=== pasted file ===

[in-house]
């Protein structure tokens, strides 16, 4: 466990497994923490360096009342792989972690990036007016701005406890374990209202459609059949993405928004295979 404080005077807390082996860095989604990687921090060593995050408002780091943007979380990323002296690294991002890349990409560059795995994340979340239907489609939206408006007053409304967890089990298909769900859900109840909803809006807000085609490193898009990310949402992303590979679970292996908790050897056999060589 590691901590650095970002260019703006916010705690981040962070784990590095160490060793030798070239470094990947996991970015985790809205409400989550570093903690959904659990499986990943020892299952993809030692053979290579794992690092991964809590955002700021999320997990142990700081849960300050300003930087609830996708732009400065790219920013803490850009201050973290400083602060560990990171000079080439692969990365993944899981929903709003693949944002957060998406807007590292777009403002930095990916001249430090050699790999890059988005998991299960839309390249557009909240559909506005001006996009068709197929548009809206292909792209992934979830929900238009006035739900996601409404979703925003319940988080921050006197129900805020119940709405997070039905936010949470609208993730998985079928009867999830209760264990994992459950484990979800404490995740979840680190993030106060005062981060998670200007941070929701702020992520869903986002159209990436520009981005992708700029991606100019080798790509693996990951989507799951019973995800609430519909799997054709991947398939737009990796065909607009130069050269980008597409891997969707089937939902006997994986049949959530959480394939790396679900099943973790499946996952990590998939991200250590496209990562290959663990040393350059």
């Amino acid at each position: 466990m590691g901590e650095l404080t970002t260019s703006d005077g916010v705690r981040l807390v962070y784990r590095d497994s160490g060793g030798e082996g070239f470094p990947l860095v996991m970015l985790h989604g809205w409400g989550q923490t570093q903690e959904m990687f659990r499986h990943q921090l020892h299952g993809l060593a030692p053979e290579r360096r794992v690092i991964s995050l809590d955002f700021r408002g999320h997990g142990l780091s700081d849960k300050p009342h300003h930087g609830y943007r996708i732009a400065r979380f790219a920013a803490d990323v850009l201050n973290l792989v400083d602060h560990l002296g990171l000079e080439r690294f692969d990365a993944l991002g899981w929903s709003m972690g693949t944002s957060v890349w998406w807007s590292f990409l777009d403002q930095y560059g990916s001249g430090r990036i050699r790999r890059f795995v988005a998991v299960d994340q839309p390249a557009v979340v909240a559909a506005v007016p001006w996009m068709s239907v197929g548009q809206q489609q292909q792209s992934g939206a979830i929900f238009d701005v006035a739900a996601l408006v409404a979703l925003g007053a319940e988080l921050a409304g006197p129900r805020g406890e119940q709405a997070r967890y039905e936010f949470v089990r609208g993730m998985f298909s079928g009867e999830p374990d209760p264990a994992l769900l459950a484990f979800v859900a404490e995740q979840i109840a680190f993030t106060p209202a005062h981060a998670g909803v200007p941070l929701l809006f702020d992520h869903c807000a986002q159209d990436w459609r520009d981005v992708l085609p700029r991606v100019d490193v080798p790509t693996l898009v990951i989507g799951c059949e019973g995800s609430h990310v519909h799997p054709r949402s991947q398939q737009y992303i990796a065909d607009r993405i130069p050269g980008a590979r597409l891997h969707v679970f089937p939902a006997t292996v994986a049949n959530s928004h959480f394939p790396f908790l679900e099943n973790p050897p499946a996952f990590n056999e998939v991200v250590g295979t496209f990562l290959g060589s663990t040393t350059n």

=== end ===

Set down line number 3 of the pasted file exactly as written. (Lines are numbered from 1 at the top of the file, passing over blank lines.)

């Amino acid at each position: 466990m590691g901590e650095l404080t970002t260019s703006d005077g916010v705690r981040l807390v962070y784990r590095d497994s160490g060793g030798e082996g070239f470094p990947l860095v996991m970015l985790h989604g809205w409400g989550q923490t570093q903690e959904m990687f659990r499986h990943q921090l020892h299952g993809l060593a030692p053979e290579r360096r794992v690092i991964s995050l809590d955002f700021r408002g999320h997990g142990l780091s700081d849960k300050p009342h300003h930087g609830y943007r996708i732009a400065r979380f790219a920013a803490d990323v850009l201050n973290l792989v400083d602060h560990l002296g990171l000079e080439r690294f692969d990365a993944l991002g899981w929903s709003m972690g693949t944002s957060v890349w998406w807007s590292f990409l777009d403002q930095y560059g990916s001249g430090r990036i050699r790999r890059f795995v988005a998991v299960d994340q839309p390249a557009v979340v909240a559909a506005v007016p001006w996009m068709s239907v197929g548009q809206q489609q292909q792209s992934g939206a979830i929900f238009d701005v006035a739900a996601l408006v409404a979703l925003g007053a319940e988080l921050a409304g006197p129900r805020g406890e119940q709405a997070r967890y039905e936010f949470v089990r609208g993730m998985f298909s079928g009867e999830p374990d209760p264990a994992l769900l459950a484990f979800v859900a404490e995740q979840i109840a680190f993030t106060p209202a005062h981060a998670g909803v200007p941070l929701l809006f702020d992520h869903c807000a986002q159209d990436w459609r520009d981005v992708l085609p700029r991606v100019d490193v080798p790509t693996l898009v990951i989507g799951c059949e019973g995800s609430h990310v519909h799997p054709r949402s991947q398939q737009y992303i990796a065909d607009r993405i130069p050269g980008a590979r597409l891997h969707v679970f089937p939902a006997t292996v994986a049949n959530s928004h959480f394939p790396f908790l679900e099943n973790p050897p499946a996952f990590n056999e998939v991200v250590g295979t496209f990562l290959g060589s663990t040393t350059n």